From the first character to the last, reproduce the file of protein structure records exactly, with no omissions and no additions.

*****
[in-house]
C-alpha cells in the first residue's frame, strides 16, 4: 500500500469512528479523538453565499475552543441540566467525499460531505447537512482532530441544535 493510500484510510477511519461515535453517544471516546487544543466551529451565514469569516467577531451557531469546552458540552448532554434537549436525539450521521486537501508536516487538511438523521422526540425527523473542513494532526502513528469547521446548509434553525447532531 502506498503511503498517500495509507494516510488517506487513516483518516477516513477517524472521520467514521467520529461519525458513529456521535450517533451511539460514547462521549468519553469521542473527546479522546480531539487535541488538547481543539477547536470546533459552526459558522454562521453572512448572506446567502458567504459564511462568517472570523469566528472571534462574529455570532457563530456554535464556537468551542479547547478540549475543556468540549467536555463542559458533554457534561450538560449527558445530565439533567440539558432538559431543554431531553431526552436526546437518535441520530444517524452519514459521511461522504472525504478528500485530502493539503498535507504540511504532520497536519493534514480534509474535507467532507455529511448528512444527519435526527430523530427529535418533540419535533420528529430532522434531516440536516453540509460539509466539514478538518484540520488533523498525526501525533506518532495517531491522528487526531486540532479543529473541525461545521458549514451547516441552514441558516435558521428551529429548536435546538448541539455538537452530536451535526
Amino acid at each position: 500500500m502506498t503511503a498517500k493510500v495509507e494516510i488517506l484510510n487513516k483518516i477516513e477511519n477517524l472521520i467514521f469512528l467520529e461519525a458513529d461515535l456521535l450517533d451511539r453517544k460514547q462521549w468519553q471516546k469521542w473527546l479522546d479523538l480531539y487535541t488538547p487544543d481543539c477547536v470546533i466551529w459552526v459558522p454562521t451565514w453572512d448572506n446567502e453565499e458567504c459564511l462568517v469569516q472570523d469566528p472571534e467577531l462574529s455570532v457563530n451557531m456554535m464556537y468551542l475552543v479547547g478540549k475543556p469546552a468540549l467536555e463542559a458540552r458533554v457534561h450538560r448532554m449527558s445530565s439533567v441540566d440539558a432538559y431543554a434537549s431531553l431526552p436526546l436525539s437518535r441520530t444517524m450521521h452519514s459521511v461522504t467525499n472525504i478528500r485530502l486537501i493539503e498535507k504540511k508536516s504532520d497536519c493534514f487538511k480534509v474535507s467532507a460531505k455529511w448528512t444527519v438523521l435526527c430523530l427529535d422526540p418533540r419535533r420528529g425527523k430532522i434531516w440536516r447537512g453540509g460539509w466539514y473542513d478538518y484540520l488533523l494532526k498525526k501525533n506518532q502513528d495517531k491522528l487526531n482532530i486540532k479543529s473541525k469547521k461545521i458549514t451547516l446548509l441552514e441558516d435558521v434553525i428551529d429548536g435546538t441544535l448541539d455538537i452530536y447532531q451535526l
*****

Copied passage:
[in-house]
C-alpha cells in the first residue's frame, strides 16, 4: 500500500469512528479523538453565499475552543441540566467525499460531505447537512482532530441544535 493510500484510510477511519461515535453517544471516546487544543466551529451565514469569516467577531451557531469546552458540552448532554434537549436525539450521521486537501508536516487538511438523521422526540425527523473542513494532526502513528469547521446548509434553525447532531 502506498503511503498517500495509507494516510488517506487513516483518516477516513477517524472521520467514521467520529461519525458513529456521535450517533451511539460514547462521549468519553469521542473527546479522546480531539487535541488538547481543539477547536470546533459552526459558522454562521453572512448572506446567502458567504459564511462568517472570523469566528472571534462574529455570532457563530456554535464556537468551542479547547478540549475543556468540549467536555463542559458533554457534561450538560449527558445530565439533567440539558432538559431543554431531553431526552436526546437518535441520530444517524452519514459521511461522504472525504478528500485530502493539503498535507504540511504532520497536519493534514480534509474535507467532507455529511448528512444527519435526527430523530427529535418533540419535533420528529430532522434531516440536516453540509460539509466539514478538518484540520488533523498525526501525533506518532495517531491522528487526531486540532479543529473541525461545521458549514451547516441552514441558516435558521428551529429548536435546538448541539455538537452530536451535526
Amino acid at each position: 500500500m502506498t503511503a498517500k493510500v495509507e494516510i488517506l484510510n487513516k483518516i477516513e477511519n477517524l472521520i467514521f469512528l467520529e461519525a458513529d461515535l456521535l450517533d451511539r453517544k460514547q462521549w468519553q471516546k469521542w473527546l479522546d479523538l480531539y487535541t488538547p487544543d481543539c477547536v470546533i466551529w459552526v459558522p454562521t451565514w453572512d448572506n446567502e453565499e458567504c459564511l462568517v469569516q472570523d469566528p472571534e467577531l462574529s455570532v457563530n451557531m456554535m464556537y468551542l475552543v479547547g478540549k475543556p469546552a468540549l467536555e463542559a458540552r458533554v457534561h450538560r448532554m449527558s445530565s439533567v441540566d440539558a432538559y431543554a434537549s431531553l431526552p436526546l436525539s437518535r441520530t444517524m450521521h452519514s459521511v461522504t467525499n472525504i478528500r485530502l486537501i493539503e498535507k504540511k508536516s504532520d497536519c493534514f487538511k480534509v474535507s467532507a460531505k455529511w448528512t444527519v438523521l435526527c430523530l427529535d422526540p418533540r419535533r420528529g425527523k430532522i434531516w440536516r447537512g453540509g460539509w466539514y473542513d478538518y484540520l488533523l494532526k498525526k501525533n506518532q502513528d495517531k491522528l487526531n482532530i486540532k479543529s473541525k469547521k461545521i458549514t451547516l446548509l441552514e441558516d435558521v434553525i428551529d429548536g435546538t441544535l448541539d455538537i452530536y447532531q451535526l